potential and become citizens of
value to the community.
Orthopedic Project matches 20-30
college students with a Project Pal
at the Orthopedic Hospital in Lincoln,
according to Gary Sather. The
students attempt to lighten the child's
lack of family contact with personal ,
attention. The Sunshine Bus donated
by the Variety Club helps transport
the children to activities around Lin
coln including University fcotball and
basketball games and circuses-
the uniting, central committee of all
the projects according to Ann
Musselman, chairman. This com
mittee helps plan and organize Nlllt
KF's retreats, meetings, newspapers
and special functions. Hie Project
also plans Senior Information Days
for high school seniors who are in
terested in going to college, Miss
Musselman said.
Potentiality Development Project
(PDP) attempts to help capable
students gain a university education
or some type of education beyond the
high school level, according to Earl
Dredge, director. Each year 16 Lin
coln High sophomores are added to
the project.
PDP proposes to help high school
students attain a favorable orientation
to college through an intensive pro
gram of individual relationships with
successful college students. Last year
the first group of seniors graduated
13 of these Ni are now attending
college 11 at the University. Half
of the PDP students at the University
are counselors in PDP or some other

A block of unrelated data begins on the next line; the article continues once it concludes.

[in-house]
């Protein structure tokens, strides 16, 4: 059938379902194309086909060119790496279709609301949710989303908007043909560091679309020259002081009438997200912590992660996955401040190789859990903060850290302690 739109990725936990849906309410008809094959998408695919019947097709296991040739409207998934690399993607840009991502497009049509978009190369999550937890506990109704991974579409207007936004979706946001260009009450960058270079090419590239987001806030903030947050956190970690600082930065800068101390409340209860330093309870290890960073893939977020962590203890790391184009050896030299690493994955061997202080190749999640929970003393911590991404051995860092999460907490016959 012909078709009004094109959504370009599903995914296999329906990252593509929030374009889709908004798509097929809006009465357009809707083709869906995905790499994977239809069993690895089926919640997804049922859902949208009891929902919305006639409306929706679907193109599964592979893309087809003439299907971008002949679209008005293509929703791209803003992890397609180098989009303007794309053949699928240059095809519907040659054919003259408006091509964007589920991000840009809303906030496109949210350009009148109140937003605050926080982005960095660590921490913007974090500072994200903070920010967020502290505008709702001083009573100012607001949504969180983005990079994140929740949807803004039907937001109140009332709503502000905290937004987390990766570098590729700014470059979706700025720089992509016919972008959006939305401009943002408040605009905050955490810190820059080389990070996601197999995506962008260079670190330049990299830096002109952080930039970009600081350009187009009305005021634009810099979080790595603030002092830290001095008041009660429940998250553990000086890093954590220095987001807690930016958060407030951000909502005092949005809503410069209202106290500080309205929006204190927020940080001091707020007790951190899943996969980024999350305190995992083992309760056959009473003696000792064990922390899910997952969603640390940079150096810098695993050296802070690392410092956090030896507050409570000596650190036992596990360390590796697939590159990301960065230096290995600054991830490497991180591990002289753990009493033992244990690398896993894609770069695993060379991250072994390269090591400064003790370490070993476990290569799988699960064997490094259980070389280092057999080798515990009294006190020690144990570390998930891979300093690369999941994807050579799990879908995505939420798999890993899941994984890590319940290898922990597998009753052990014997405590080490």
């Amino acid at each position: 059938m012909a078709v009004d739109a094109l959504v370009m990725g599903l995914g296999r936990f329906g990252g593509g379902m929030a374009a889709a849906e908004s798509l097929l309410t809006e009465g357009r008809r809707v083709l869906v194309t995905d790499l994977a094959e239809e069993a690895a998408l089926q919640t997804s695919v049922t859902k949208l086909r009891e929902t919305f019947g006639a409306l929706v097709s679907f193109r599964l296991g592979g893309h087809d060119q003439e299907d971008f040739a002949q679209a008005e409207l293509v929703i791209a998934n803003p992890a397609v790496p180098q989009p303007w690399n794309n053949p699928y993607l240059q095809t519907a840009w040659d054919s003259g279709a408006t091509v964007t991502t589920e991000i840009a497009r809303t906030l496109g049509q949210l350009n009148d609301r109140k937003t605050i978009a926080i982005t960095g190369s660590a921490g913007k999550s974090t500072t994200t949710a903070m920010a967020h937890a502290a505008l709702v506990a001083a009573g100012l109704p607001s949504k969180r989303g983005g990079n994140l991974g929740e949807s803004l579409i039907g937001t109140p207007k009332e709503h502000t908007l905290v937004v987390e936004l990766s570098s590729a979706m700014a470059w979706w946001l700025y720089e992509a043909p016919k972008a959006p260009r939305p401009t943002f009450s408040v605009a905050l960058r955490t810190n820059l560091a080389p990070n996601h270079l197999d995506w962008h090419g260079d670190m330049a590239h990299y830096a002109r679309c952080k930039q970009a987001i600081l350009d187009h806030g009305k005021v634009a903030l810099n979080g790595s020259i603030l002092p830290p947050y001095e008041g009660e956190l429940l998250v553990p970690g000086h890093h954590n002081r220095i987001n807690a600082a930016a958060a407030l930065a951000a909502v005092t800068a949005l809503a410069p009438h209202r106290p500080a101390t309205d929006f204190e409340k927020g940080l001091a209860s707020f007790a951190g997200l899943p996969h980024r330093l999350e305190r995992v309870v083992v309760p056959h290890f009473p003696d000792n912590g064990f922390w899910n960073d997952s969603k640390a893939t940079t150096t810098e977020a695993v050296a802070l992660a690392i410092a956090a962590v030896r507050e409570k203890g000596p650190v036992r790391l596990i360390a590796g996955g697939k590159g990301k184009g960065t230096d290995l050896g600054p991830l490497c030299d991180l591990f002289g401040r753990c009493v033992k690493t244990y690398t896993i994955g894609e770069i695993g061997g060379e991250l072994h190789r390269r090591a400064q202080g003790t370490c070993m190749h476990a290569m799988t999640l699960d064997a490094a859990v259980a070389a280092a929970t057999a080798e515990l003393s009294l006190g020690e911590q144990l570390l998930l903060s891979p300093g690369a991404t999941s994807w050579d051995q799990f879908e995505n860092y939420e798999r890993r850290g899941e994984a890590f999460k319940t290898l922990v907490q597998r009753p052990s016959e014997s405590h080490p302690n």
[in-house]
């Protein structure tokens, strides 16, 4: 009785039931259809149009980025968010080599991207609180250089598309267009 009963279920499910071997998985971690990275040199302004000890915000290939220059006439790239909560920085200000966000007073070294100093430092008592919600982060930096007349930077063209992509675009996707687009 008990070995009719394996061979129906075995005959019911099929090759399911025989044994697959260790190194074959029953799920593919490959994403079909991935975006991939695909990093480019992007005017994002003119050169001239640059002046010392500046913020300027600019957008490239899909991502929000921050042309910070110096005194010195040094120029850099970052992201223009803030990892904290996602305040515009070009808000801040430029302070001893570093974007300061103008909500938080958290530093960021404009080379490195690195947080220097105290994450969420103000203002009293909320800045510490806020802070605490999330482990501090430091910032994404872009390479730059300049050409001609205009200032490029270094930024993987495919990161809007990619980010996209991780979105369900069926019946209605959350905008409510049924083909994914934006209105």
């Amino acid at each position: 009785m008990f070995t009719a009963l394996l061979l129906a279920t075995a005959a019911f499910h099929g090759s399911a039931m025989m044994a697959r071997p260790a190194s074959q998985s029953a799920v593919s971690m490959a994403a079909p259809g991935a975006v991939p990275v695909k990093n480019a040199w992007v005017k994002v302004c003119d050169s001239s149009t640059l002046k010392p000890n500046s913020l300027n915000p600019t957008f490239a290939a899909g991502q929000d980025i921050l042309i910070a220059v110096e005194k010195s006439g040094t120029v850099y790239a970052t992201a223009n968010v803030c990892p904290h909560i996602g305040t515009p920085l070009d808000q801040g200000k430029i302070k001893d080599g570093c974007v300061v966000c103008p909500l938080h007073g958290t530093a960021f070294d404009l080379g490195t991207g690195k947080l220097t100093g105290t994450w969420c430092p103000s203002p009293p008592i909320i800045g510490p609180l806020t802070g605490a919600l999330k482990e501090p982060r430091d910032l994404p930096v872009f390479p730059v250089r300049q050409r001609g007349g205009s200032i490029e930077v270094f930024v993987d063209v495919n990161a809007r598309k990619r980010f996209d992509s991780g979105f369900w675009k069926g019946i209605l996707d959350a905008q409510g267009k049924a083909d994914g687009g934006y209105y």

NllRKF project.
The High School Equivalency
Program (HEP) has recently been
Initiated by NIIRRF. Financed by the
Office of Economic Opportunity, HEP
provides an education of high school
equivalency for migrant and farm
labor youth, according to Gale Mueller,
Five students have graduated from
the program by passing the General
Educational Development tests, and
four of them are presently enrolled
at Fairbury Junior College.
The 50 HEP students are matched
one-to-one with college students to
develop a close inter-personal r e a 1 a
tionship and have a tutor, guide,
model and special friend.
WHAT A PAIR! nam aVaj ,
21st X N
Centact Veer Cempet Rtpt Jff Phippt
Office 432-4451 Heme 432 94J
April 26, 27
Trip Includes:
Round Trip Tralnfore
On Night at the Hotel Muehlbach
Departure! Saturday Morning, April 26
Returni Sunday, April 27 at 9:00 p.m.
Tickets will be available
for the following events.
Kansas City ian Festival
"The Man of La Mancha"
Kansas City Royals
California Angels
Baseball Game
Sign up in the program
office by April 4th
Presented By
The Nebraska Union
Trips and Tours Committee
Spain wearing short pants
and carrying cameras.
American students study
ing in Spain generally live in
Madrid so their influence
does not extend throughout
the country.
"Childish" may be the
term for the way Spanish
students are treated too, he
"The younger generation
in Spain wants to participate
in the political and economic
institutions of their country,
but they are not always
allowed to," he said.
While students are not
treated as adults, full pro
fessors are often viewed as
gods. Higashitani said. He
feels both of these tendencies
are bad.
Nine h!i! pieces now appear
ing nightly except Sunday of
the Roval Grove , ,,
ience mm
Midwesf Sound Inc.
Music Store
All Combo Needs
Phone 685-5500
10 lb. Bag
16th & P St.
Just South
of Campus